One developer-client once told us, “horse racing is not the sport of kings—litigation is.” During the greatest high end real estate market in the history of our country, the ultra wealthy or the corporate kings have battled in our courts for every inch of land. Because only the wealthiest own townhouses in Manhattan and Brooklyn, these plots—built 50 feet by 50 feet—during the time of author Edith Wharton, resulted in shared walls, called party walls, supporting each townhouse. Because many kings want to expand their spaces wider and higher, the rules on party walls have been tested. This article aims at educating the practitioner on the not-so-obvious rules of the party wall.
Defining Ownership Rights
A landowner owns the land and all that is on it. Where the wall is partially on one piece of land and partially on the other, the person who owns the land under the wall, owns the piece of the wall on that land.1 However, each side has the right to maintain the part of the wall on the other party’s property and to make sure that it is usable by both sides.2 Neither one may interfere with the wall being completely available to the other owner.3 Thus, for all practical purposes, the law treats the wall as completely belonging to both neighbors. The minor support given by a party wall to a perfectly independent wall, where the independent wall is sufficient in and of itself to stand, does not qualify as use of a party wall, therefore not obliging the owner of the independent wall to pay for the upkeep of the party wall under a contract obliging such payments in the event such owner makes use of the party wall.4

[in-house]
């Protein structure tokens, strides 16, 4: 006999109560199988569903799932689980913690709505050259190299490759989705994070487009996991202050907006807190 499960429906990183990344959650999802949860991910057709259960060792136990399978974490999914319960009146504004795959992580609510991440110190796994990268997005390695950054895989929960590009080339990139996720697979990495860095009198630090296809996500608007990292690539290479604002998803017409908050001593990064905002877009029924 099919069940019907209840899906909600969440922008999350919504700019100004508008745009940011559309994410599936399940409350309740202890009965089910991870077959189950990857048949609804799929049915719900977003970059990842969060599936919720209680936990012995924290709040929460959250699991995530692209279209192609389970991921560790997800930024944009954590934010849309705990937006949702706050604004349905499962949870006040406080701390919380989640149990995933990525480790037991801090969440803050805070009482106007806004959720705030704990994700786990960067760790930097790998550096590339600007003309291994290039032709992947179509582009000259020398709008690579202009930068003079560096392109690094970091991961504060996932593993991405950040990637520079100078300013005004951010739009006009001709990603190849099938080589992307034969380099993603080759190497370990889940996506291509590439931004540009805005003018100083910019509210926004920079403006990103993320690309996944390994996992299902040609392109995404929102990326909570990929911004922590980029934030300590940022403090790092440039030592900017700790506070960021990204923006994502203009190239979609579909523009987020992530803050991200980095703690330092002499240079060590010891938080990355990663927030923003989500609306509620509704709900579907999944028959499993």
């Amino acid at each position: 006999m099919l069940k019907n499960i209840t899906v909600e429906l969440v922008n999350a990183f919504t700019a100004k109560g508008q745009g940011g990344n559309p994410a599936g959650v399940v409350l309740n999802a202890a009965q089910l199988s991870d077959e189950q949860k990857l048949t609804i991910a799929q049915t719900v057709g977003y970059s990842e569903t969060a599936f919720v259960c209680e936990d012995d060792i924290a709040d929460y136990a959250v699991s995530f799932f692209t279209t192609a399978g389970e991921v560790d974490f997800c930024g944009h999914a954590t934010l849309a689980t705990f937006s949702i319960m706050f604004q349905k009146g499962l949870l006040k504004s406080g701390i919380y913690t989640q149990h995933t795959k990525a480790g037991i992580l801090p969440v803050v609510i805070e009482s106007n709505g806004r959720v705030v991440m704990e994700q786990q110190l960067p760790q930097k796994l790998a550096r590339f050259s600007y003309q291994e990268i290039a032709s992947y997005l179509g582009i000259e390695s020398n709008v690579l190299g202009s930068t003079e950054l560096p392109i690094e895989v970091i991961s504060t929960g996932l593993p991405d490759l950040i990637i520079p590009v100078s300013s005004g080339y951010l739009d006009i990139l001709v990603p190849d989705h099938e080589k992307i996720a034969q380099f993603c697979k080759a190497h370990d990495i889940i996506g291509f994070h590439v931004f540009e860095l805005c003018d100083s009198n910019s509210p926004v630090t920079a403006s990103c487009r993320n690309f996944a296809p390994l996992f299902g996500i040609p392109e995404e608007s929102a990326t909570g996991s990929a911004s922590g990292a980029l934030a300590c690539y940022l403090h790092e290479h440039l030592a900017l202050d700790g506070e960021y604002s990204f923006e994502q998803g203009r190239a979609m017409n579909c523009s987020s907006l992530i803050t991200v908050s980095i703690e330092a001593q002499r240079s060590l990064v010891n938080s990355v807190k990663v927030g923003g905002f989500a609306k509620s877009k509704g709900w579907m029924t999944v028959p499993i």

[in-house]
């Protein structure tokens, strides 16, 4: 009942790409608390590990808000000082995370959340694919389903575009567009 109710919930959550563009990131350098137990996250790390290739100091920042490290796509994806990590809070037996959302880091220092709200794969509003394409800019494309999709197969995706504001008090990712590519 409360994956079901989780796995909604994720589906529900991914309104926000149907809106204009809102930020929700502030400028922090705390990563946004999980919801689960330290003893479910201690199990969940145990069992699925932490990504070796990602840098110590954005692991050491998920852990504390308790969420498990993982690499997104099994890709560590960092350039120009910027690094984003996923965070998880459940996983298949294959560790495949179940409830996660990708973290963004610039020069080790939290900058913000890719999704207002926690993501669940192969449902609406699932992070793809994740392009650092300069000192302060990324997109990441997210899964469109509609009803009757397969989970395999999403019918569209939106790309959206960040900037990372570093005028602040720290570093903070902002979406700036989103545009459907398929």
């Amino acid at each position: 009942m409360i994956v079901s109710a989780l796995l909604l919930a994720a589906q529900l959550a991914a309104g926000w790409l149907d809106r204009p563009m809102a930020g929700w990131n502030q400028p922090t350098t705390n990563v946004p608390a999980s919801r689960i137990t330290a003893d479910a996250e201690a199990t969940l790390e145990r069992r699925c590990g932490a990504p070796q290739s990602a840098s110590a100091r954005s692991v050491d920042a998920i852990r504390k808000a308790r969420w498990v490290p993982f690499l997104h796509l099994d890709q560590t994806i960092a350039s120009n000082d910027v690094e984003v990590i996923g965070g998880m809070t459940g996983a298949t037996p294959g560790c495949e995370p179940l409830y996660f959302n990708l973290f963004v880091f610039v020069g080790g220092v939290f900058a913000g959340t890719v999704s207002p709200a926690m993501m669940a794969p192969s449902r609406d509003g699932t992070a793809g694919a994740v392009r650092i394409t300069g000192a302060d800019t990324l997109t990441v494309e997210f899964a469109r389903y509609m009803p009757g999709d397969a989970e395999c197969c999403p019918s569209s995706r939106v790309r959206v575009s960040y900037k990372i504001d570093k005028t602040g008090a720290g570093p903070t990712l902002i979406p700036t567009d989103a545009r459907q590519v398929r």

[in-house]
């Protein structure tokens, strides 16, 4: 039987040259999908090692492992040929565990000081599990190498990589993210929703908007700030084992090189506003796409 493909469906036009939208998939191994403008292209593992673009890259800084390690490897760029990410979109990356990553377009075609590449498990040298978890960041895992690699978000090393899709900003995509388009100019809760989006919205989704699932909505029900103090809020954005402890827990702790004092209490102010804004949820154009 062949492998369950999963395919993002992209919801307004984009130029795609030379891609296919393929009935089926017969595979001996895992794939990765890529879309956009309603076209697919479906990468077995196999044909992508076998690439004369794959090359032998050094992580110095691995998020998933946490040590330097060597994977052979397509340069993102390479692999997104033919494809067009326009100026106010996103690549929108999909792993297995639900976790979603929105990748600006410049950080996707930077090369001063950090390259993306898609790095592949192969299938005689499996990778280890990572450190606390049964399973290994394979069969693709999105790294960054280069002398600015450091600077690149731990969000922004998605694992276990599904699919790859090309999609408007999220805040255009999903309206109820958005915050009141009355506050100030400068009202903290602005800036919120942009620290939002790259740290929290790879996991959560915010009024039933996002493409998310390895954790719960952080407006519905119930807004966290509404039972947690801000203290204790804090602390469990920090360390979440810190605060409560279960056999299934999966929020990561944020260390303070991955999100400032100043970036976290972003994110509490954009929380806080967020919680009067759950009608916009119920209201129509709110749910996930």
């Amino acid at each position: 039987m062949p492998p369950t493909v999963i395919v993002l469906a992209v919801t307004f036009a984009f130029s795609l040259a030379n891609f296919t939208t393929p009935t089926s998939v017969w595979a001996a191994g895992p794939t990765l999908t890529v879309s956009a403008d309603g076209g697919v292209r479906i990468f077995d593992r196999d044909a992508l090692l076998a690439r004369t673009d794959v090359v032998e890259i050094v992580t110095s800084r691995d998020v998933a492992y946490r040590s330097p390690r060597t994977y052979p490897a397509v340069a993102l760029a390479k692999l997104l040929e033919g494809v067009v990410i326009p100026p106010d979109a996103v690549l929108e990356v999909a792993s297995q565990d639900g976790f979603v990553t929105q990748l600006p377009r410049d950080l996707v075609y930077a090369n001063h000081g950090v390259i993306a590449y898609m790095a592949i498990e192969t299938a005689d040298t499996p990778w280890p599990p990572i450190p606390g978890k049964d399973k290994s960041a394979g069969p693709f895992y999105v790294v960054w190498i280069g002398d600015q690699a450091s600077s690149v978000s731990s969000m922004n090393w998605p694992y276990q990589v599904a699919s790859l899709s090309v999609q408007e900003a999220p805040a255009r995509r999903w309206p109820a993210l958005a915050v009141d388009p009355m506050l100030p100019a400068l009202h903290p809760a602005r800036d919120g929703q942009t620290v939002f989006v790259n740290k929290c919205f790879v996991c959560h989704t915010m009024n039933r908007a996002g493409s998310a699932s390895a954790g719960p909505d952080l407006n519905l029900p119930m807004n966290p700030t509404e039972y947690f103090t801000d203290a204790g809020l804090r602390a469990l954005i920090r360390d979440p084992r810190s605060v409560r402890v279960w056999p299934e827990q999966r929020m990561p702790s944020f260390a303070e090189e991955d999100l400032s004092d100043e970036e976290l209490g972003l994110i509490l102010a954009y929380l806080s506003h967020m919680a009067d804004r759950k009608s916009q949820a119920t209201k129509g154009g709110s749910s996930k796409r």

Use of Party Walls
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